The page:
Health

Maine's Budget Bill Includes Free School Meals For Every Student - What That Means For Maine Children

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Students eat breakfast at the Blueberry Harvest School at Harrington Elementary School in Harrington, Maine.

The budget bill passed by Maine lawmakers last week has been lauded for including additional school funding and $300 direct payments to many Maine workers. But it also included money to provide free school meals to every student. Maine is one of the first states in the country to take this step. For more about what this means, reporter Robbie Feinberg spoke with Amy Regan Gallant​, the vice president of public policy and research at Good Shepherd Food Bank.

Note: This interview has been lightly edited for clarity.

Robbie Feinberg: Can you give us an overview of what this policy really does mean for students in schools in Maine?

Amy Regan Gallant: This is one of the most historic and impactful policies I have ever had the honor of working on. It will make such a big difference to teachers who are spending their own money providing community snacks and drawers full of food for kids who forget their food or don't have it to bring in, it will make a huge difference to kids. Both both the kids who already are eligible for free and reduced meals. And for kids who are not eligible for free and reduced meals.

According to some recent estimates up to about one in four children in Maine is considered food insecure. So when we talk about a policy change like this one, can it actually make much of a dent in such a large issue?

If we do the math, there's new law if we multiply breakfast and lunch, so two meals a day, times 175 school days times 160,000 kids, we are now providing 56 million meals for free for Maine kids. And that is something to celebrate. We are hoping that it will lift the burden of those meals for families who are accessing our services, our pantry network, so that they don't have to rely so heavily on those pantries. If a family is receiving SNAP and is receiving school meals for free, maybe that family will be able to not have to go to the pantry as often or go for fresh veggies or something like that when we have them through our Mainers feeding Mainers program. And they can rely on the school meals and they can use their snack for things that they can't necessarily get at the pantry. And it's just one more piece of the puzzle to ending hunger in Maine. And it's a huge piece of the puzzle to ending hunger in Maine.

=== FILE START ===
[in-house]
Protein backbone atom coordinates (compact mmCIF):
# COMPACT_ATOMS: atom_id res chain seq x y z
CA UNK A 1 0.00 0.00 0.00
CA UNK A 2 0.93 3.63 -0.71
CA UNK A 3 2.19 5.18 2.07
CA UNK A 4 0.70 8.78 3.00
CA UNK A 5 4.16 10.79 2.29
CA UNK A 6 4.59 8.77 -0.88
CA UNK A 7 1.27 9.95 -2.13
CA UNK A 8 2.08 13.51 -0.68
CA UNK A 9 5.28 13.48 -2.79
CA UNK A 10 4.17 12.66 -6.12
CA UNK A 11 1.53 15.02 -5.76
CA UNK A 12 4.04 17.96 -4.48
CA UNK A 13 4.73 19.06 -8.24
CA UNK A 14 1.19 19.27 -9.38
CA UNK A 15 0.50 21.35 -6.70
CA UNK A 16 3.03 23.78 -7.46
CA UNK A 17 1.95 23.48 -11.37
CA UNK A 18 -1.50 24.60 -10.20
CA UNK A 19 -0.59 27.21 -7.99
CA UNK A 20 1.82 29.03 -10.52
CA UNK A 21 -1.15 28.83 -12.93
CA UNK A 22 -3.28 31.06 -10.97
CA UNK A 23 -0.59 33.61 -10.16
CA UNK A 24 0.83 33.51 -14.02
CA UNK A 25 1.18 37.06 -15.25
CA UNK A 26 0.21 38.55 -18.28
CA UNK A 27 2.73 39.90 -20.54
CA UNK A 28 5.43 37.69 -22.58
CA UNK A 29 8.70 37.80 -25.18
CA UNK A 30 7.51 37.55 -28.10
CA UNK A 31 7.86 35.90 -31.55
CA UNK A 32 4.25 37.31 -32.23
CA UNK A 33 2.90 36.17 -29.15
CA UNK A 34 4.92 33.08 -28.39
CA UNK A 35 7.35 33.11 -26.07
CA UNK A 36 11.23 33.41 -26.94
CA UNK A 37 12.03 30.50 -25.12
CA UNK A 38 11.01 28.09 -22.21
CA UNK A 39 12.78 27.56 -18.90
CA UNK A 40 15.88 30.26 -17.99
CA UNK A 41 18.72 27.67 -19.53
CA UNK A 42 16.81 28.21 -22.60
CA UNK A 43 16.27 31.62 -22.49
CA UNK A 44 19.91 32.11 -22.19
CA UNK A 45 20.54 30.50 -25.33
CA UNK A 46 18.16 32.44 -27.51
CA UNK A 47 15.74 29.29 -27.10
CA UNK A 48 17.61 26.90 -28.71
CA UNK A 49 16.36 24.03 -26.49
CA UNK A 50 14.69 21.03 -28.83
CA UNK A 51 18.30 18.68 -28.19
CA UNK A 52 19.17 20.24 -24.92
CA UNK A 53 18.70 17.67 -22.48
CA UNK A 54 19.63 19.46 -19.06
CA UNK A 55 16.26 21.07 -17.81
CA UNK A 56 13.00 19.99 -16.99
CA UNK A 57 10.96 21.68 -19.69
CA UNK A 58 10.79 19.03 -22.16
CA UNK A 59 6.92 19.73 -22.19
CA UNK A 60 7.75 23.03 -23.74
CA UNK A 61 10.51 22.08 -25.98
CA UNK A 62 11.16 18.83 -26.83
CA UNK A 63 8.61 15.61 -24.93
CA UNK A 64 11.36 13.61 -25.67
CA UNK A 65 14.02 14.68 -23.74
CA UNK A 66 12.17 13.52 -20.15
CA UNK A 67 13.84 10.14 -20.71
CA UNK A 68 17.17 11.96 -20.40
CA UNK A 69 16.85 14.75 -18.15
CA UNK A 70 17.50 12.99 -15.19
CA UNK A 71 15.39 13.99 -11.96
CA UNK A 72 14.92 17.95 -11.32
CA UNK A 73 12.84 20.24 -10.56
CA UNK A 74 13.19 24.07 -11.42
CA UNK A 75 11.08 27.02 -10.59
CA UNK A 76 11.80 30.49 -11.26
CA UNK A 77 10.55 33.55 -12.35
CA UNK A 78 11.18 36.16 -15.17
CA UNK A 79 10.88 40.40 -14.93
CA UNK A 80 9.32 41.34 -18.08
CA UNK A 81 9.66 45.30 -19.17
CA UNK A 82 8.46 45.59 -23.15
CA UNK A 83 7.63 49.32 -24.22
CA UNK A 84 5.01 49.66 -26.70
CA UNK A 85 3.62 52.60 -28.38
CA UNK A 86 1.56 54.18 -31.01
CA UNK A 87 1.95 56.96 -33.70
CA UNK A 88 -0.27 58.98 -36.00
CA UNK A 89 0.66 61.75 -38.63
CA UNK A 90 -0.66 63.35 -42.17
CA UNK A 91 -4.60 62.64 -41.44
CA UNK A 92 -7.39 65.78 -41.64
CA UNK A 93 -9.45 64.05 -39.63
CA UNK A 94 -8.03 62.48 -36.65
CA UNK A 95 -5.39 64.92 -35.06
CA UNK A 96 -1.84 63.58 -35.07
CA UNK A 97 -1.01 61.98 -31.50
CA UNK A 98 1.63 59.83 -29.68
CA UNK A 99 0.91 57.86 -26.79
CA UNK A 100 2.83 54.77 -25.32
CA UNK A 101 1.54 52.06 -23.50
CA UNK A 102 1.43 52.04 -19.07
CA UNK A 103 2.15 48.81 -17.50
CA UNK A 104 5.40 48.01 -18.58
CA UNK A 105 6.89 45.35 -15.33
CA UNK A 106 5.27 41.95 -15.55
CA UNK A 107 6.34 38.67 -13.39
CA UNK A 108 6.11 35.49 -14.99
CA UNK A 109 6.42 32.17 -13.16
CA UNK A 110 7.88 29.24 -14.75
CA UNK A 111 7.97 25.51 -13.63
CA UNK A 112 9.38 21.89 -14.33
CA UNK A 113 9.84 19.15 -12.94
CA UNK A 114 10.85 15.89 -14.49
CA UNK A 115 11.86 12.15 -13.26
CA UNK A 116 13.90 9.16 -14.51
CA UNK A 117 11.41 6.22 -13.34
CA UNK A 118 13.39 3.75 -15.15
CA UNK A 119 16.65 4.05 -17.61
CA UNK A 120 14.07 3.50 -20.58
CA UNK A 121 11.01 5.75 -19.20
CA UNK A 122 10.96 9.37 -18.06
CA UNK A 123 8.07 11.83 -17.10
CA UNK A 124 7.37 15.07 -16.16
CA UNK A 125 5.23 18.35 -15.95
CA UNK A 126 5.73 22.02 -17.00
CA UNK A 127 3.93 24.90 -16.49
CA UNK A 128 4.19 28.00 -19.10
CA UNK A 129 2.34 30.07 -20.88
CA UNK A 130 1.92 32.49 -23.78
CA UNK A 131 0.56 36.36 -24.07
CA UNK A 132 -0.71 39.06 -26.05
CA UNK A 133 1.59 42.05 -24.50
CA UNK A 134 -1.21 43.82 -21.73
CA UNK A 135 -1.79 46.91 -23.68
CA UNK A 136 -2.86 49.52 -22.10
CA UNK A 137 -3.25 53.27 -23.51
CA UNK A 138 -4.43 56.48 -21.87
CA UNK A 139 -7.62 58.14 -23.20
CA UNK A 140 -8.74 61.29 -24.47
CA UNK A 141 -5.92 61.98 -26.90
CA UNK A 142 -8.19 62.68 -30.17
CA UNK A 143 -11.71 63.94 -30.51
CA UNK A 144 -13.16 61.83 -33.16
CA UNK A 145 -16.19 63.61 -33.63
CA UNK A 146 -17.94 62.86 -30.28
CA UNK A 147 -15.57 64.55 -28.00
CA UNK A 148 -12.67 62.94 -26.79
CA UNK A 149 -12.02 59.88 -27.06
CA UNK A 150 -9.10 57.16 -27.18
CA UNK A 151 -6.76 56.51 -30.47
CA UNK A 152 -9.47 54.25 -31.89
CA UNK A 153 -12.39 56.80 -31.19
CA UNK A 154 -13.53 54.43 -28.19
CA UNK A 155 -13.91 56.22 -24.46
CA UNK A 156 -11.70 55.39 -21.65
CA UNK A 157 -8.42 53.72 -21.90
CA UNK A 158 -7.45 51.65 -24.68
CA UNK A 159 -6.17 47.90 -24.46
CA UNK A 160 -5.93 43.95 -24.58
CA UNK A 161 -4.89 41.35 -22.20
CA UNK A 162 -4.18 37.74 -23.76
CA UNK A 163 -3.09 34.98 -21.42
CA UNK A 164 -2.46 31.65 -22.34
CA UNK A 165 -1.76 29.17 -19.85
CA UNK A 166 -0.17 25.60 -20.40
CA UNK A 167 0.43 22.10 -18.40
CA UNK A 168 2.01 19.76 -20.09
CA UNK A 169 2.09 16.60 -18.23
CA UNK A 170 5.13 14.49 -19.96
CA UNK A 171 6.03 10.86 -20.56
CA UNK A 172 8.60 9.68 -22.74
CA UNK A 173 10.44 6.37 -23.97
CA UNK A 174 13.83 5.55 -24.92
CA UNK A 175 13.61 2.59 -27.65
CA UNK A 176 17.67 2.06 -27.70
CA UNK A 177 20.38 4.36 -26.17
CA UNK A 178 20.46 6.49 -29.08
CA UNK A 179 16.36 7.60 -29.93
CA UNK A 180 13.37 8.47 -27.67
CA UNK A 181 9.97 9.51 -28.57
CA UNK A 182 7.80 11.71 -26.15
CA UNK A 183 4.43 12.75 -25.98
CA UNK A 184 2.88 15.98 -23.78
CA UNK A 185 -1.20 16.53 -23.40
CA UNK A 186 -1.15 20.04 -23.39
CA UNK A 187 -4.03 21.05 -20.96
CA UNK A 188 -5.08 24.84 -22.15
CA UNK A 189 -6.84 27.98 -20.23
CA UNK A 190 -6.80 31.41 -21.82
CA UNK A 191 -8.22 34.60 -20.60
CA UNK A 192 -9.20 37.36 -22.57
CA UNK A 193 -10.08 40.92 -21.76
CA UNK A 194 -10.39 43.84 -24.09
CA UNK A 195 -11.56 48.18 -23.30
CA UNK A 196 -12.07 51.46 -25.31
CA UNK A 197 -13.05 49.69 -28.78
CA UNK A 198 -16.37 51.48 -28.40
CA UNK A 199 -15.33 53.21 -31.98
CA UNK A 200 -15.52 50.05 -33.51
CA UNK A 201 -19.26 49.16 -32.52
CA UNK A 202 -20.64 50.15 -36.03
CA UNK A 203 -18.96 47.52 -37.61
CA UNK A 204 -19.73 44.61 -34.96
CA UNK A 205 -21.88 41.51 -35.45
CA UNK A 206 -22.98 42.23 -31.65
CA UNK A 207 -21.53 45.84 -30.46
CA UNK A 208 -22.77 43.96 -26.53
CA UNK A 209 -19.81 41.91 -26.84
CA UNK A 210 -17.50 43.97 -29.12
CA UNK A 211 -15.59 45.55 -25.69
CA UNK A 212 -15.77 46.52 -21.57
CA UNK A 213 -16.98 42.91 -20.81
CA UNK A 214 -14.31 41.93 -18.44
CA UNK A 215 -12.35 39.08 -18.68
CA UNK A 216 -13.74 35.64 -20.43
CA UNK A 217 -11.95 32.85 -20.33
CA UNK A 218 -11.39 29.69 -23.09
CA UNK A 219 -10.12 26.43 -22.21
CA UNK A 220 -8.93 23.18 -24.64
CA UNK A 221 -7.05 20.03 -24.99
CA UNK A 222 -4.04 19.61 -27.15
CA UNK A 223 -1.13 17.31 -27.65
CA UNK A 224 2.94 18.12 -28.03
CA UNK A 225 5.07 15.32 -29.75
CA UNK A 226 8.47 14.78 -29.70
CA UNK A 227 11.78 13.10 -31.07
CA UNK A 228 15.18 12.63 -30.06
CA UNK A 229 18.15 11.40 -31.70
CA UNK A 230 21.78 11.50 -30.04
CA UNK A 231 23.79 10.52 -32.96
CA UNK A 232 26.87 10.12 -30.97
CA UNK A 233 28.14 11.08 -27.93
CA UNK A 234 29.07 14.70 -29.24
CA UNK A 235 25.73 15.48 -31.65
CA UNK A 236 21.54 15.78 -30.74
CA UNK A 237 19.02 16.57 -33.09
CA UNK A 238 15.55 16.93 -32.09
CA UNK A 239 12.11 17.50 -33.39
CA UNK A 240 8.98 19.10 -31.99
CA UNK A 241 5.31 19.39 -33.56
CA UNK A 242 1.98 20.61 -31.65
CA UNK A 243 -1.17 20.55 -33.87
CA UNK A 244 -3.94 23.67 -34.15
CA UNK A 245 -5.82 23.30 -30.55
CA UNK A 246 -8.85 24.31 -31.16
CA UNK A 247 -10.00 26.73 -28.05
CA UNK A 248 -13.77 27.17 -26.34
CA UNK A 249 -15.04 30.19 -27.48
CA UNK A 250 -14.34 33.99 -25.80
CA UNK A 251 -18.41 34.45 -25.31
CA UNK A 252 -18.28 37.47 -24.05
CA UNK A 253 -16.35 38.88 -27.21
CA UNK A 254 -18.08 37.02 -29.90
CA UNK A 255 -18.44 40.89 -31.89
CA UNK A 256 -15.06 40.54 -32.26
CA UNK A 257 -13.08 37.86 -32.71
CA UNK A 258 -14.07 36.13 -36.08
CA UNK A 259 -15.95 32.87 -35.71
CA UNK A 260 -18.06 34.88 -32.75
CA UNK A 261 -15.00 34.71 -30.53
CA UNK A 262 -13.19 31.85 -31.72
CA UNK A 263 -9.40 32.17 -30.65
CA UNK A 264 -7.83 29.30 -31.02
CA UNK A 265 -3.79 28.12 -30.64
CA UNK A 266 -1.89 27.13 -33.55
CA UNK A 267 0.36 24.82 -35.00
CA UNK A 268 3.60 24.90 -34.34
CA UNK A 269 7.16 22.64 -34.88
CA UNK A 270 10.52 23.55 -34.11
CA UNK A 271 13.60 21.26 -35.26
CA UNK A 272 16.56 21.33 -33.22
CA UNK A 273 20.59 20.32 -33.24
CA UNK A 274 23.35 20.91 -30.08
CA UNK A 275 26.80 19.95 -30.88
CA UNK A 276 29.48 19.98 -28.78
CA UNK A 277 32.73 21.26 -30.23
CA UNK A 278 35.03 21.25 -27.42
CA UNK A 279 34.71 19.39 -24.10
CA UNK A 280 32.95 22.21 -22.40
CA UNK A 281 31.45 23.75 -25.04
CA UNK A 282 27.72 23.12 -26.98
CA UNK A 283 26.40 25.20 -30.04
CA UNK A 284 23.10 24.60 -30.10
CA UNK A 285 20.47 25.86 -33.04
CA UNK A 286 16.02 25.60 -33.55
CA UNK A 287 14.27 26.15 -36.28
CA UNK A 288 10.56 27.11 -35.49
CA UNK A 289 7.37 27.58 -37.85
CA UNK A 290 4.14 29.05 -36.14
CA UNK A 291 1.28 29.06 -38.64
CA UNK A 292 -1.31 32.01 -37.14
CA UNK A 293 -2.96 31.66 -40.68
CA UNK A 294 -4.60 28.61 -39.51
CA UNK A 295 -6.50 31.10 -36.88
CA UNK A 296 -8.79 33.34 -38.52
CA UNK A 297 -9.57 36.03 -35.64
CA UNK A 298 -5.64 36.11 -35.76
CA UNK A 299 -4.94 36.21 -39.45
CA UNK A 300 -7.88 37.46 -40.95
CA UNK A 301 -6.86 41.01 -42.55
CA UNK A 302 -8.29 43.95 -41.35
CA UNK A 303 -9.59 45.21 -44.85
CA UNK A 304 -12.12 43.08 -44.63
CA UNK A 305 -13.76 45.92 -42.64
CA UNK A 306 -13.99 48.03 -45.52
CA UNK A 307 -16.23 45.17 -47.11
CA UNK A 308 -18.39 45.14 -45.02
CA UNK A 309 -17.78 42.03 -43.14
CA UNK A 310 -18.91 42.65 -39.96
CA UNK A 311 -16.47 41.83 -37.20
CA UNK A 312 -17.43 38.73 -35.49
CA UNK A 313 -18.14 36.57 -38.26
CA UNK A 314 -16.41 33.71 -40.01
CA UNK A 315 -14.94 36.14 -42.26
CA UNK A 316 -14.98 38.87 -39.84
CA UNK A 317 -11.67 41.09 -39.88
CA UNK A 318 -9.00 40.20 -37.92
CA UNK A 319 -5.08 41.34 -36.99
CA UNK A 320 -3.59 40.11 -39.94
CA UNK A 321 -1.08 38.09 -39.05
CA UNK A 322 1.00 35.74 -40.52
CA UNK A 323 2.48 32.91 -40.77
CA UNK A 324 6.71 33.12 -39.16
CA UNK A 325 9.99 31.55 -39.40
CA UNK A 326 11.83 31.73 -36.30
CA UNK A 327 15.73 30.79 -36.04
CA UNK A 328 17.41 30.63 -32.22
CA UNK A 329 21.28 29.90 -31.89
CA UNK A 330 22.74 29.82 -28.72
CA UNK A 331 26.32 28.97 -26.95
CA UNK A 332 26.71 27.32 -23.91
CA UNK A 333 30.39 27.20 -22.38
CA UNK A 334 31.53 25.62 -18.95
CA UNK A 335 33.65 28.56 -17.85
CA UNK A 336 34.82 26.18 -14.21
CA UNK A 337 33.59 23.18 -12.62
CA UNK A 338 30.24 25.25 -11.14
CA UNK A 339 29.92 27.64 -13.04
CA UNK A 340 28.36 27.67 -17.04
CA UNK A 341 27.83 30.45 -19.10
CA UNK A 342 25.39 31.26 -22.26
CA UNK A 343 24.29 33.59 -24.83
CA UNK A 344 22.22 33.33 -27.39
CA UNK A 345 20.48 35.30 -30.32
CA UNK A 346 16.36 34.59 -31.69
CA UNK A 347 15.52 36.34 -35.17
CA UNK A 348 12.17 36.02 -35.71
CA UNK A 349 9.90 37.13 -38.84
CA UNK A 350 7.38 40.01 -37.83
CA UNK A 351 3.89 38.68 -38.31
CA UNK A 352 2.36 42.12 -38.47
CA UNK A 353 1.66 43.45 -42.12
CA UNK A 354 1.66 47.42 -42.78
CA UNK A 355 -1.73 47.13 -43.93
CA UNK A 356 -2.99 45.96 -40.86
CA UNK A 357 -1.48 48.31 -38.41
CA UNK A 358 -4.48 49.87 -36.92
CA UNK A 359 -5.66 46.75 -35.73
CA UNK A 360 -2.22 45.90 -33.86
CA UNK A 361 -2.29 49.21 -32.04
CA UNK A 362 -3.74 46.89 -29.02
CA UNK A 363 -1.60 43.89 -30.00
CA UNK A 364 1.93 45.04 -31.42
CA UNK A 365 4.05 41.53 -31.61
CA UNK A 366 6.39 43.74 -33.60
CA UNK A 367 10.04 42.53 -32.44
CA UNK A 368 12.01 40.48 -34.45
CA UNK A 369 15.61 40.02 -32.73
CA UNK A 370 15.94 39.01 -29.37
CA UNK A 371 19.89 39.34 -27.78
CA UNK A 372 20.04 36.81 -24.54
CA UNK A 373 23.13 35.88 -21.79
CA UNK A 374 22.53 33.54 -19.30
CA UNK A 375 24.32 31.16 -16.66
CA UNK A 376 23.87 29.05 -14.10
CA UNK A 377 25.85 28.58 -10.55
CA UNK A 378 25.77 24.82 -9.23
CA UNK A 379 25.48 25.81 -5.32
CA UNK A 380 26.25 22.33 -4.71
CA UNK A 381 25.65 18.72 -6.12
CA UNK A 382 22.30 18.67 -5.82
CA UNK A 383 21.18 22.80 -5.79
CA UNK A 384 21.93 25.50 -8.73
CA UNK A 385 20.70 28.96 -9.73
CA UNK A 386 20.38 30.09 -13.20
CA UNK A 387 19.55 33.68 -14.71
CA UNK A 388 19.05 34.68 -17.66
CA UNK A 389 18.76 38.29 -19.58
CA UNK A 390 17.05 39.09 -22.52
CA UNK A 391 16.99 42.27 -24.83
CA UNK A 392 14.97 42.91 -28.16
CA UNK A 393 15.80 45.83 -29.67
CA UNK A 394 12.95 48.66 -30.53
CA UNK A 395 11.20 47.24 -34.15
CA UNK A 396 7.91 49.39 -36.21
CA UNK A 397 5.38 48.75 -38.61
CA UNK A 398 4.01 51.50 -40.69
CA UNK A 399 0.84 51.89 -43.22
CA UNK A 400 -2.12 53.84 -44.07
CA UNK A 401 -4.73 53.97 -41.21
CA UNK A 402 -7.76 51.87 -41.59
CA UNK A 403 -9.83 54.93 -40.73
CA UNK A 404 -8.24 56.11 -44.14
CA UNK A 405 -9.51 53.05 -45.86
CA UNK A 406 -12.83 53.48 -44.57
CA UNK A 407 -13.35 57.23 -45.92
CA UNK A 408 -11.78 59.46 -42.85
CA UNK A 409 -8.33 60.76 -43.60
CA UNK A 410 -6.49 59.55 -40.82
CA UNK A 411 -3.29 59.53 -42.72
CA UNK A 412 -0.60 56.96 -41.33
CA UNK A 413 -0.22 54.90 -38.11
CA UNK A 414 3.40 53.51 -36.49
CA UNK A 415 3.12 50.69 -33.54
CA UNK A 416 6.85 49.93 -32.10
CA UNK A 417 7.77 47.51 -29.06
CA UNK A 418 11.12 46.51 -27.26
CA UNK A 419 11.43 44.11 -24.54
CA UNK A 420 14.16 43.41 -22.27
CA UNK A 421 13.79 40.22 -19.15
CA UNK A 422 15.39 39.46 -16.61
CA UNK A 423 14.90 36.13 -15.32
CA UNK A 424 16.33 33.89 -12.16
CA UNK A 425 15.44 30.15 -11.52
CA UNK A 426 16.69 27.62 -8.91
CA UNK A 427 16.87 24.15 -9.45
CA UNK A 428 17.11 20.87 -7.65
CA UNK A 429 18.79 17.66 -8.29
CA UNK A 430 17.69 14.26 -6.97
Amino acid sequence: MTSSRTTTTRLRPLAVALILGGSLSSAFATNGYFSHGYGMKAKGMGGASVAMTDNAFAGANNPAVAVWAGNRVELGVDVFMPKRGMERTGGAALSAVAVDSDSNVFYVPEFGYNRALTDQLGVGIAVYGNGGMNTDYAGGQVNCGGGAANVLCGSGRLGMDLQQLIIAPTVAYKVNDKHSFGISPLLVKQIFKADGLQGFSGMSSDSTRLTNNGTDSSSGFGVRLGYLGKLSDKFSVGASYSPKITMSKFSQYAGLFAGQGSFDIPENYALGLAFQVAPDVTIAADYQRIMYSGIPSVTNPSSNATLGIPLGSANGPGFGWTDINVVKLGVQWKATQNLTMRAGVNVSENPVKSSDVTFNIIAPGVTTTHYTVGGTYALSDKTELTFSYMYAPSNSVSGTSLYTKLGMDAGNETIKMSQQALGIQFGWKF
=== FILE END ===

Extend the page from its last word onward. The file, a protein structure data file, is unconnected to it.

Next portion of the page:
And in testimony on this issue, you've noted that this change won't just mean more meals going to kids who weren't eligible before. But you've noted that it could also just get rid of a lot of barriers that may be keeping eligible students from getting meals as well. What kinds of barriers are you talking about there?

So it's really important for families to fill out those forms that in most cases come home through a backpack that the parents fill out their income eligibility for the household, and then they send it back through the backpack. That's a huge barrier for eligible kids to be enrolled in the program is that form being passed through a backpack. Families feel stigmatized when they have to provide such personal demographic information. The forms can get misplaced between the school and the backpack, the home and the backpack, and back to the administrators. And even when kids are deemed eligible, there's always going to be stigma around the kids who get the free or reduced meals.

It's interesting to look at the actual vote in the legislature on this issue where both Democrats and Republicans overwhelmingly voted to support a universal school meals bill this year, which is a bit surprising considering how partisan so many issues can be. And I wonder the bill that comes on the heels of the federal government actually paying for free meals for all students during the pandemic? Do you feel like that experience over the past year plus has made more people and politicians see the value in school meals and want that to continue?

Absolutely. We know, based on research, and proven through the last couple of years with COVID, or the last year and a half with COVID that if kids are fed, if they start their school day with a with a good breakfast at school, and if everyone can have access to that breakfast? Well, first of all, if everyone can have access to that breakfast, and particularly if it's a model that's called "breakfast in the classroom," so they go into their classroom, everybody gets a breakfast and everybody gets to eat. There's no stigma around that. We know that behavior issues decrease. It reduces the number of kids who are going down to the nurse with a tummy ache or a headache. It increases attendance. It increases the longevity of kids being in school if families are struggling And financially to keep their kids in school and they know that their kiddo is going to get free breakfast, free lunch. That right there is enough of an incentive to increase the attendance of that child for more years in the education system. This is historic. It's tremendous. It's impactful. I don't know how I will ever work on another policy that's more meaningful for the families of Maine.

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